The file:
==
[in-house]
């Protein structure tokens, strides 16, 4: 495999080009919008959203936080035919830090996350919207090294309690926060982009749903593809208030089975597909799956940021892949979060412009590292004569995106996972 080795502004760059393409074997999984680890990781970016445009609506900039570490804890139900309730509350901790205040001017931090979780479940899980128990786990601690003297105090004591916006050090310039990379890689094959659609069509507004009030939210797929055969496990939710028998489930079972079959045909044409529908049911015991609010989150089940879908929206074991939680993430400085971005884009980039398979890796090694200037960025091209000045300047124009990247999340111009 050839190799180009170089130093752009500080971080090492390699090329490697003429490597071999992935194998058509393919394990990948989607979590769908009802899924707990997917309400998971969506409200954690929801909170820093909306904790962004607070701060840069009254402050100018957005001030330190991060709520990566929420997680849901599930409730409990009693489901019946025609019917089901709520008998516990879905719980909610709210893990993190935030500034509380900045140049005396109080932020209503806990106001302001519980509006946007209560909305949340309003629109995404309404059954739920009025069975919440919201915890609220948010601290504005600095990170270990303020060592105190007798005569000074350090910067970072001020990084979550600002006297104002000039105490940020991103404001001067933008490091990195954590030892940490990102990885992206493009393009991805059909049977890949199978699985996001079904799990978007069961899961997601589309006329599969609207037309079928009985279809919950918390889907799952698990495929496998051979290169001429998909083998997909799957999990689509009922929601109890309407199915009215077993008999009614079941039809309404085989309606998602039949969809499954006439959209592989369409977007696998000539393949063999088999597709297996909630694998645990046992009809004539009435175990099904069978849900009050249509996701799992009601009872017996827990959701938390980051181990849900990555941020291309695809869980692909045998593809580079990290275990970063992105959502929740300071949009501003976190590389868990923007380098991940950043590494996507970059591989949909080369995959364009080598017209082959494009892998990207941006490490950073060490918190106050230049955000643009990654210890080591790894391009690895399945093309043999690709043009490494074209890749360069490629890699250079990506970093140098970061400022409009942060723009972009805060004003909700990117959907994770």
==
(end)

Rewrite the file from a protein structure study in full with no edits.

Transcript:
[in-house]
């Protein structure tokens, strides 16, 4: 495999080009919008959203936080035919830090996350919207090294309690926060982009749903593809208030089975597909799956940021892949979060412009590292004569995106996972 080795502004760059393409074997999984680890990781970016445009609506900039570490804890139900309730509350901790205040001017931090979780479940899980128990786990601690003297105090004591916006050090310039990379890689094959659609069509507004009030939210797929055969496990939710028998489930079972079959045909044409529908049911015991609010989150089940879908929206074991939680993430400085971005884009980039398979890796090694200037960025091209000045300047124009990247999340111009 050839190799180009170089130093752009500080971080090492390699090329490697003429490597071999992935194998058509393919394990990948989607979590769908009802899924707990997917309400998971969506409200954690929801909170820093909306904790962004607070701060840069009254402050100018957005001030330190991060709520990566929420997680849901599930409730409990009693489901019946025609019917089901709520008998516990879905719980909610709210893990993190935030500034509380900045140049005396109080932020209503806990106001302001519980509006946007209560909305949340309003629109995404309404059954739920009025069975919440919201915890609220948010601290504005600095990170270990303020060592105190007798005569000074350090910067970072001020990084979550600002006297104002000039105490940020991103404001001067933008490091990195954590030892940490990102990885992206493009393009991805059909049977890949199978699985996001079904799990978007069961899961997601589309006329599969609207037309079928009985279809919950918390889907799952698990495929496998051979290169001429998909083998997909799957999990689509009922929601109890309407199915009215077993008999009614079941039809309404085989309606998602039949969809499954006439959209592989369409977007696998000539393949063999088999597709297996909630694998645990046992009809004539009435175990099904069978849900009050249509996701799992009601009872017996827990959701938390980051181990849900990555941020291309695809869980692909045998593809580079990290275990970063992105959502929740300071949009501003976190590389868990923007380098991940950043590494996507970059591989949909080369995959364009080598017209082959494009892998990207941006490490950073060490918190106050230049955000643009990654210890080591790894391009690895399945093309043999690709043009490494074209890749360069490629890699250079990506970093140098970061400022409009942060723009972009805060004003909700990117959907994770």